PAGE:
Phyllis Schlafly is interviewed by a television reporter while attending the Conservative Political Action Conference (CPAC) in Washington, Friday, Feb. 19, 2010. (AP Photo/Cliff Owen)

Phyllis Schlafly (1924 – 2016)

Phyllis Schlafly had me on her radio program earlier this year. At 91, she was not as in command as she once had been. She had help and a radio partner guiding the show. But she knew the issues and she cared about the issues. She was a fountain of knowledge on cultural and social issues. What she had seen once in her lifetime, she was seeing come back again into the mainstream. She was prepared to fight again. But today, less than a month after turning 92, she went home to her maker.

In 1964, Phyllis Schlafly became the grande dame of the conservative movement with her book A Choice, Not an Echo. She took on the Republican Establishment, which then as now, refused to even admit it existed. While Goldwater did not win that year, Schlafly helped light the spark that fueled the fire of the conservative revolution.

By the 1970’s and the rise of liberalism entrenched even within the Nixon Administration, Schlafly went to work shutting down the Equal Rights Amendment. She was so successful that, at death, her obituaries in mainstream publications are noticeably less hagiographic than if she were a liberal pioneer.

In 1972, Schlafly founded the Eagle Forum and it remained till the last year or so a highly influential conservative organization. Many female conservative activists found a home at Eagle Forum that was not available elsewhere. Schlafly made sure to train them, educate them, and keep them involved in a process that was otherwise filled with men.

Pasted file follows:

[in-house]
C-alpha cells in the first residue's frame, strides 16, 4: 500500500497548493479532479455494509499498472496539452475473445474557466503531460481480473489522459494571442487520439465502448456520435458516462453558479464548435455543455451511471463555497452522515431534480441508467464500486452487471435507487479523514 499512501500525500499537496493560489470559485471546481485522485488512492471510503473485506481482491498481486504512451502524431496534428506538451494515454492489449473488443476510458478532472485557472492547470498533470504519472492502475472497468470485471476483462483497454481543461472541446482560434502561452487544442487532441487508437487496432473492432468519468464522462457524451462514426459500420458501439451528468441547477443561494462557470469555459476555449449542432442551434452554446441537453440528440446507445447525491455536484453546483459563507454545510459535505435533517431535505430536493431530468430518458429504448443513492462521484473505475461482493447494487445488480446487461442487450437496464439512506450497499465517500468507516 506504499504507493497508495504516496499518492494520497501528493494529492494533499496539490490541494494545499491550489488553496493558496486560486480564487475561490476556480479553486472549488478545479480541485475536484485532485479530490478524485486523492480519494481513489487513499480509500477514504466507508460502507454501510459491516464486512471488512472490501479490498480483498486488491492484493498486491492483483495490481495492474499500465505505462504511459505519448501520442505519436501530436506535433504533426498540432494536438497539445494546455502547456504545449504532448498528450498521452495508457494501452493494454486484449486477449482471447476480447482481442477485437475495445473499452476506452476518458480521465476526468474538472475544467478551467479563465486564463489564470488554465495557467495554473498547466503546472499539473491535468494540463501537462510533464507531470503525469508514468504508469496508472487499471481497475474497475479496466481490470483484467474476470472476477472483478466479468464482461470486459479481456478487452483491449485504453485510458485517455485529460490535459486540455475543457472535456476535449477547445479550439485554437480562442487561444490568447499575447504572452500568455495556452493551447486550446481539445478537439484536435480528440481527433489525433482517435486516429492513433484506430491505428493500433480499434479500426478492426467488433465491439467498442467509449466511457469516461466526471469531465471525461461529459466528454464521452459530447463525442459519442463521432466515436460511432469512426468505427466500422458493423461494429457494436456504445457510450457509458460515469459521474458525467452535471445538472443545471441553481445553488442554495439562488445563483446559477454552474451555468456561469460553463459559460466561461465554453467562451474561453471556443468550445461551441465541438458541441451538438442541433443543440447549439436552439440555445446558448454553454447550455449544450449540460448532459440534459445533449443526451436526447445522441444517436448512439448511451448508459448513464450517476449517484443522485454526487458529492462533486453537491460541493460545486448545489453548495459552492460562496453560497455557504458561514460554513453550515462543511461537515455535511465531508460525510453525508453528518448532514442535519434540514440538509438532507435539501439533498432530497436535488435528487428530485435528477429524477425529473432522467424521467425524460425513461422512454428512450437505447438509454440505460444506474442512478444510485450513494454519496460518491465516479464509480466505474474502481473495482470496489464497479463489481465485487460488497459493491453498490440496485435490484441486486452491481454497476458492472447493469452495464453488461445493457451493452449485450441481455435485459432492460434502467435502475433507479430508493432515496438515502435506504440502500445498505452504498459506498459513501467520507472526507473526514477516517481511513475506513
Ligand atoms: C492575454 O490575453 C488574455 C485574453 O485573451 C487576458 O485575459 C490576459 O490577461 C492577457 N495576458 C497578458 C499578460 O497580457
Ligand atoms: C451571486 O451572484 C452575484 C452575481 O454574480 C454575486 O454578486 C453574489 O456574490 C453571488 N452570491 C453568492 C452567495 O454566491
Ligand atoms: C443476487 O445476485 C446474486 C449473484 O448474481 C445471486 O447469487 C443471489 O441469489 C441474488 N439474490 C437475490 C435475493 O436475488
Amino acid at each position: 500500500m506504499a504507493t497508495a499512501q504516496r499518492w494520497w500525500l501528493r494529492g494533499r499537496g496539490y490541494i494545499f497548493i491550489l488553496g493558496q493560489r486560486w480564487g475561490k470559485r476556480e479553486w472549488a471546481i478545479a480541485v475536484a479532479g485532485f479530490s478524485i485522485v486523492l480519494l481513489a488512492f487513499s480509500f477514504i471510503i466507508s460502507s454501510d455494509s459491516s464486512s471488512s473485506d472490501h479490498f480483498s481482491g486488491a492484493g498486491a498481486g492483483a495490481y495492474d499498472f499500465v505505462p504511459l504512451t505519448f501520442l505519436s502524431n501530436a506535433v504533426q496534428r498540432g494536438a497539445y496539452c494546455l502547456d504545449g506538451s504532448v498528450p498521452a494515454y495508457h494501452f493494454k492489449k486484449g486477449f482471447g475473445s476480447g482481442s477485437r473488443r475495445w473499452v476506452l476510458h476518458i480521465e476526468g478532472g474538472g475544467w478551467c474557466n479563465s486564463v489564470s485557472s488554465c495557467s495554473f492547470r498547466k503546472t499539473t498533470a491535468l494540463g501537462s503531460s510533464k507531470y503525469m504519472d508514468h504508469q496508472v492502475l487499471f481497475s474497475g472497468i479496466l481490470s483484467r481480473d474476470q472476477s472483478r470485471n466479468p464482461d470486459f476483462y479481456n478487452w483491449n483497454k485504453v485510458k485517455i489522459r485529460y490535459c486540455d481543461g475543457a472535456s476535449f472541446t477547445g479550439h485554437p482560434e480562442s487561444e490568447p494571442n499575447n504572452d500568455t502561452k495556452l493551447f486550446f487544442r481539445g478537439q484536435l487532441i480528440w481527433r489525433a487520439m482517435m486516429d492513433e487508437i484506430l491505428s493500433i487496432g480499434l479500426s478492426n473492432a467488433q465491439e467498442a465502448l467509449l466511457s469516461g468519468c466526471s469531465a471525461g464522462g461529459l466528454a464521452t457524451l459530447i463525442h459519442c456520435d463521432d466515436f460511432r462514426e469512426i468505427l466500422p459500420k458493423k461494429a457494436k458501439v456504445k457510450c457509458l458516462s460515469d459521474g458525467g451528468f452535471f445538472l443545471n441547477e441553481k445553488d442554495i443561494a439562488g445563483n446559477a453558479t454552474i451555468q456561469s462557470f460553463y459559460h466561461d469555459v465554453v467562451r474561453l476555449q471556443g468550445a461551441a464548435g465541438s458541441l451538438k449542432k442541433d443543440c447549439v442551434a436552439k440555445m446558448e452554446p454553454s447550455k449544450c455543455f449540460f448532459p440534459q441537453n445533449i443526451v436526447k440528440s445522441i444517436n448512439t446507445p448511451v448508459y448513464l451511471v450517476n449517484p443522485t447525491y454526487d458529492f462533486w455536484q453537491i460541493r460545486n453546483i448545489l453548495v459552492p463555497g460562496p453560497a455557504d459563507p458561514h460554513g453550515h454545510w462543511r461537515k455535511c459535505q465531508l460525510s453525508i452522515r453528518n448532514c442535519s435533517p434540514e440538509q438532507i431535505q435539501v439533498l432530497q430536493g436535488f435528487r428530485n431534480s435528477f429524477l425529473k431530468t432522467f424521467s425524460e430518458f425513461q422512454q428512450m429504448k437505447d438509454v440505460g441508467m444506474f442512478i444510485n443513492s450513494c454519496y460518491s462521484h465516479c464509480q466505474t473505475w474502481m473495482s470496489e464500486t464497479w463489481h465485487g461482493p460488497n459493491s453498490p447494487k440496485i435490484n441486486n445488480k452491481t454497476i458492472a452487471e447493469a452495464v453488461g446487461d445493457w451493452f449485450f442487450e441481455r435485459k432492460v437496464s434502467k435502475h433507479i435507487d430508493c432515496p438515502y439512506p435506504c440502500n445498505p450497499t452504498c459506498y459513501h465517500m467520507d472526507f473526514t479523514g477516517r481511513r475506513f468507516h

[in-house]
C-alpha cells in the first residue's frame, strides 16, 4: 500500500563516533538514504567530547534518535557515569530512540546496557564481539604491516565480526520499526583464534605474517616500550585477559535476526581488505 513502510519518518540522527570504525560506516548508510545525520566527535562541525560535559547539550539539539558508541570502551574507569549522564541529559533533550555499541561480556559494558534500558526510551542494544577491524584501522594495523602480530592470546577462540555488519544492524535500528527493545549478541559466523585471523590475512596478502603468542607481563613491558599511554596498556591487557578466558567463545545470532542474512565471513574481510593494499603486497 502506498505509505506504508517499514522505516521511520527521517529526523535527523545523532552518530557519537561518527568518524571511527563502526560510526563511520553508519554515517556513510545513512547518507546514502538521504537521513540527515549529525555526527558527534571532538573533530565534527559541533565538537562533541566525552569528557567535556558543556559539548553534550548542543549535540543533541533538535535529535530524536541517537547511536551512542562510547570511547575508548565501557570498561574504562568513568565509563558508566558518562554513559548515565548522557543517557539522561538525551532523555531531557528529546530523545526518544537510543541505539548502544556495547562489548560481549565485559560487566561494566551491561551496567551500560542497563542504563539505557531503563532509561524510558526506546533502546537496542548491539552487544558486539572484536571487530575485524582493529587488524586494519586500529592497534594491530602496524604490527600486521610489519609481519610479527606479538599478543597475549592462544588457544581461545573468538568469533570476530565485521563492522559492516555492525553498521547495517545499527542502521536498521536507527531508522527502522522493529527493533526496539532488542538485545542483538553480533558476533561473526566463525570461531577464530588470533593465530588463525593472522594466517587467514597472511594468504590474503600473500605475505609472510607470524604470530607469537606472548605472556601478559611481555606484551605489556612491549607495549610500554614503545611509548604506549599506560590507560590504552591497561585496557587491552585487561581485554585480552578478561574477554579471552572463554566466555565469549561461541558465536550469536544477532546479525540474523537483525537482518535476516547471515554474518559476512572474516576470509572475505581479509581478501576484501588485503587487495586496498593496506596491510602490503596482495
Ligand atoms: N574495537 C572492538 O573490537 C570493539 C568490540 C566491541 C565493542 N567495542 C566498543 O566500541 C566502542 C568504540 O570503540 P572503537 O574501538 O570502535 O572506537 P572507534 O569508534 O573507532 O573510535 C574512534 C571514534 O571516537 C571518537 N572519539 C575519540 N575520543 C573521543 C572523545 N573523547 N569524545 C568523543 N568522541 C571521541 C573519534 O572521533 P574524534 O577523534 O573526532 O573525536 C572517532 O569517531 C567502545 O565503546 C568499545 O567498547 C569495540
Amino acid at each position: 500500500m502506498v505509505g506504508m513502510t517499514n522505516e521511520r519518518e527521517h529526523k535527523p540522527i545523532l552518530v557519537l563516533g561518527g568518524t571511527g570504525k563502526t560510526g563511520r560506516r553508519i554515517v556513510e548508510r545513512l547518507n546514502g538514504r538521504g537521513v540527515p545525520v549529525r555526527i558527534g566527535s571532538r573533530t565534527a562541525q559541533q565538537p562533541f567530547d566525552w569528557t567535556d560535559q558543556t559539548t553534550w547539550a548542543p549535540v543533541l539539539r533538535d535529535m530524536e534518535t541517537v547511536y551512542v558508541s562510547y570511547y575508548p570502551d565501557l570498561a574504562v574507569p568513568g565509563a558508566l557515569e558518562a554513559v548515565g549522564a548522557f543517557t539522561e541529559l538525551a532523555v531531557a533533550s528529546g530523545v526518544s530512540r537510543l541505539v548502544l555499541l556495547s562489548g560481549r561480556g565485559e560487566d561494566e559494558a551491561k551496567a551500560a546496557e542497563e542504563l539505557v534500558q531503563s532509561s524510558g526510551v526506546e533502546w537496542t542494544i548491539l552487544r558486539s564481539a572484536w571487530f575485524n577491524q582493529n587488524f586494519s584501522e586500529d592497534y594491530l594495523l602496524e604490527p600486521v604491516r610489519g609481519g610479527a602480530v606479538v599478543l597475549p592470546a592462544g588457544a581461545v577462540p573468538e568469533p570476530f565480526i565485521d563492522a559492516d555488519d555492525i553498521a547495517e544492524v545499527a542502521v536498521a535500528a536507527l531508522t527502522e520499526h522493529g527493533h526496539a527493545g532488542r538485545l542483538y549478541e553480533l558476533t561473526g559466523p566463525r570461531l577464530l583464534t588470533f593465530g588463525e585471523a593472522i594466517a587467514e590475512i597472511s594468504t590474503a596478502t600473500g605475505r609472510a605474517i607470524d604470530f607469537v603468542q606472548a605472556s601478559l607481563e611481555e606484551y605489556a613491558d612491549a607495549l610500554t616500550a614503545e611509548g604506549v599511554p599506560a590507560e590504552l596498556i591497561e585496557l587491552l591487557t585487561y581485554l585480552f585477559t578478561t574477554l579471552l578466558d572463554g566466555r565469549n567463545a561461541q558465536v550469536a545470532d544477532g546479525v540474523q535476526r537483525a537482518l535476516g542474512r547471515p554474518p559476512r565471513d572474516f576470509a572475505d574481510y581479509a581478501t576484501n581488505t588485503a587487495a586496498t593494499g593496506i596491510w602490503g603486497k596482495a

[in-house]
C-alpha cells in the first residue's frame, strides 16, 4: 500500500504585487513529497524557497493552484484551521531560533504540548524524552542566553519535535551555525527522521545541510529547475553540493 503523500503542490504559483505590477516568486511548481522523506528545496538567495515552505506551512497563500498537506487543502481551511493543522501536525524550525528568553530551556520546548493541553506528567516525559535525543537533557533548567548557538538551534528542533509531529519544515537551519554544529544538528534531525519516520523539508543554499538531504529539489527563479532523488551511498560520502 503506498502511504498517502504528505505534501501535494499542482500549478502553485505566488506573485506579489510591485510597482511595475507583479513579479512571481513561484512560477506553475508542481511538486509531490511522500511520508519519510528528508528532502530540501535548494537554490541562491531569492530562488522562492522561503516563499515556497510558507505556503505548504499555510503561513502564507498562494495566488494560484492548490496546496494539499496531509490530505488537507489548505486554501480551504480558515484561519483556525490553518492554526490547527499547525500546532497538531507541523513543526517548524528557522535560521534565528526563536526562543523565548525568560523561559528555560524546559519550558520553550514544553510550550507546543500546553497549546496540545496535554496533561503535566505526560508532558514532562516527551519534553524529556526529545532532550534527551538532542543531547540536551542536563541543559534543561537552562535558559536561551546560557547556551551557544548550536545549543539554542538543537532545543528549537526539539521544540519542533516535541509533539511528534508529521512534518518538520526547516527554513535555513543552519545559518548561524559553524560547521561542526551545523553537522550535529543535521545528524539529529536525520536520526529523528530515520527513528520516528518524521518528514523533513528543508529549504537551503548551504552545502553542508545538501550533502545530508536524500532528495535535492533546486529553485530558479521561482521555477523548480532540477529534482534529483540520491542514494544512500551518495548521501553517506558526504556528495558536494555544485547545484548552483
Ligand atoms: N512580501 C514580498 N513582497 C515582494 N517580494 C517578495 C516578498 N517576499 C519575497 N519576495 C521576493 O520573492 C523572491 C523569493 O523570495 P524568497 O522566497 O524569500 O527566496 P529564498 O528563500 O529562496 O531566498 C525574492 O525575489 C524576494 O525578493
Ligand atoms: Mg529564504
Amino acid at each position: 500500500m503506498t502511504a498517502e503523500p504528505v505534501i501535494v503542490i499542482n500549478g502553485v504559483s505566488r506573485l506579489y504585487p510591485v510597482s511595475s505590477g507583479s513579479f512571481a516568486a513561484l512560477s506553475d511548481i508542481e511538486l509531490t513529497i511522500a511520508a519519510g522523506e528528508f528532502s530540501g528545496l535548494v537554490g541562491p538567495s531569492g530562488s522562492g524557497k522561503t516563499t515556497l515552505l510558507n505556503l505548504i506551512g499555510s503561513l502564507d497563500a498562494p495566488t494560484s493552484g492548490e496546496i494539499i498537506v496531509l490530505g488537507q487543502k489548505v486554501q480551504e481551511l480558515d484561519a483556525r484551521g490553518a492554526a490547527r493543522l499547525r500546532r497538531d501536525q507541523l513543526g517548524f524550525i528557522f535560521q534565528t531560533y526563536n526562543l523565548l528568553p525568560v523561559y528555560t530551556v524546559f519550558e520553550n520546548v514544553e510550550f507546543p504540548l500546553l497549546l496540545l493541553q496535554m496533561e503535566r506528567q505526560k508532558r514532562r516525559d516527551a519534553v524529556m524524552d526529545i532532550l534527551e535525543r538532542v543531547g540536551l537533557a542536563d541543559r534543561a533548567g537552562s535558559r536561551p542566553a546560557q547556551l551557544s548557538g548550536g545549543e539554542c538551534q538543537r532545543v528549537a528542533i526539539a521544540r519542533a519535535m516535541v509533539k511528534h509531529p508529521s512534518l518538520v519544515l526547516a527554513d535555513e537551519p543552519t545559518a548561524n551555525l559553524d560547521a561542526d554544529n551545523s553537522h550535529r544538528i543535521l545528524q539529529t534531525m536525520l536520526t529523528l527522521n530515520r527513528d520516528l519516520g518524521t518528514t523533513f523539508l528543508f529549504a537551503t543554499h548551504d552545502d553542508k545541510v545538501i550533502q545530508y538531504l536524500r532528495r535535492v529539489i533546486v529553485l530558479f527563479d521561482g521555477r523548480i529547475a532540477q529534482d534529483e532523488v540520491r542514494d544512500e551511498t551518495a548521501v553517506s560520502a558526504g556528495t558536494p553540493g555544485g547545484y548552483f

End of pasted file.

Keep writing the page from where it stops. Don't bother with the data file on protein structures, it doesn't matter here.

In 1992, the gay rights movement turned their sights on Schlafly, outting her eldest son. Schlafly stood by her son, who stood by his mother’s views. “All my children are adults and lead their own lives,” she told the Washington Post, noted she loved her son. While attacked as a hypocrite, Schlafly did not do as so many others did. She held firm to her traditional views and a faithful view of Christianity while showing it is possible to love a sinner without embracing the sin.

While in the last few years there has been controversy over others using Phyllis Schlafly’s image for their own ends, including the current legal battle over Eagle Forum and questions related to recent candidate endorsements, Schlafly did her best to stay engaged. She even appeared at this year’s Republican National Convention.

Phyllis Schlafly was a committed partisan and, more importantly, a committed ideological warrior. Her conservatism was grounded in her faith and any who came into contact with her understood that at the end of the day she relied on her Savior more than her politics.

Phyllis Schlafly was not afraid to be disliked nor was she was concerned with getting credit. These personality traits made her into a force to be reckoned with and enabled this housewife and mother of six to shape the direction of the nation far more than many with greater name recognition.

Phyllis Schlafly will be missed, but now at least has rejoined Fred, her husband, in their Father’s house.

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Erick Erickson

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